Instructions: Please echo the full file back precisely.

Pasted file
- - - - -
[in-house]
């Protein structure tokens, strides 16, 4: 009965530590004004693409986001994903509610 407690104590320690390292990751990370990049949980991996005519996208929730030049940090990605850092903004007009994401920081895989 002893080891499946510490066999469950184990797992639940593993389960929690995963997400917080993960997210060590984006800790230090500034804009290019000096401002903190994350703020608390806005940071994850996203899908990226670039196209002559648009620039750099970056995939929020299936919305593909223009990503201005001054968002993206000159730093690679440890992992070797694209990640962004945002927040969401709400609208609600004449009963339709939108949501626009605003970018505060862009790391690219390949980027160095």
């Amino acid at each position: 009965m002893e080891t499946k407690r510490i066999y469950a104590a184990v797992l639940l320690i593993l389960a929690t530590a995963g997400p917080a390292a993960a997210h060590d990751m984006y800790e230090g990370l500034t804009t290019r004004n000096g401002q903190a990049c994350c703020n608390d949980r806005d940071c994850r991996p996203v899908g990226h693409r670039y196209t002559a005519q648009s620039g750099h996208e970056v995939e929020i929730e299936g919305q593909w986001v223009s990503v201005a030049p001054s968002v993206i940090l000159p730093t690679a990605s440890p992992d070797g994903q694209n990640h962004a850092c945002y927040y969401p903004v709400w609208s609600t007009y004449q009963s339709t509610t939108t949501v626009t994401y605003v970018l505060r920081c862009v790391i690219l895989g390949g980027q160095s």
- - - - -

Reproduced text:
[in-house]
């Protein structure tokens, strides 16, 4: 009965530590004004693409986001994903509610 407690104590320690390292990751990370990049949980991996005519996208929730030049940090990605850092903004007009994401920081895989 002893080891499946510490066999469950184990797992639940593993389960929690995963997400917080993960997210060590984006800790230090500034804009290019000096401002903190994350703020608390806005940071994850996203899908990226670039196209002559648009620039750099970056995939929020299936919305593909223009990503201005001054968002993206000159730093690679440890992992070797694209990640962004945002927040969401709400609208609600004449009963339709939108949501626009605003970018505060862009790391690219390949980027160095």
């Amino acid at each position: 009965m002893e080891t499946k407690r510490i066999y469950a104590a184990v797992l639940l320690i593993l389960a929690t530590a995963g997400p917080a390292a993960a997210h060590d990751m984006y800790e230090g990370l500034t804009t290019r004004n000096g401002q903190a990049c994350c703020n608390d949980r806005d940071c994850r991996p996203v899908g990226h693409r670039y196209t002559a005519q648009s620039g750099h996208e970056v995939e929020i929730e299936g919305q593909w986001v223009s990503v201005a030049p001054s968002v993206i940090l000159p730093t690679a990605s440890p992992d070797g994903q694209n990640h962004a850092c945002y927040y969401p903004v709400w609208s609600t007009y004449q009963s339709t509610t939108t949501v626009t994401y605003v970018l505060r920081c862009v790391i690219l895989g390949g980027q160095s």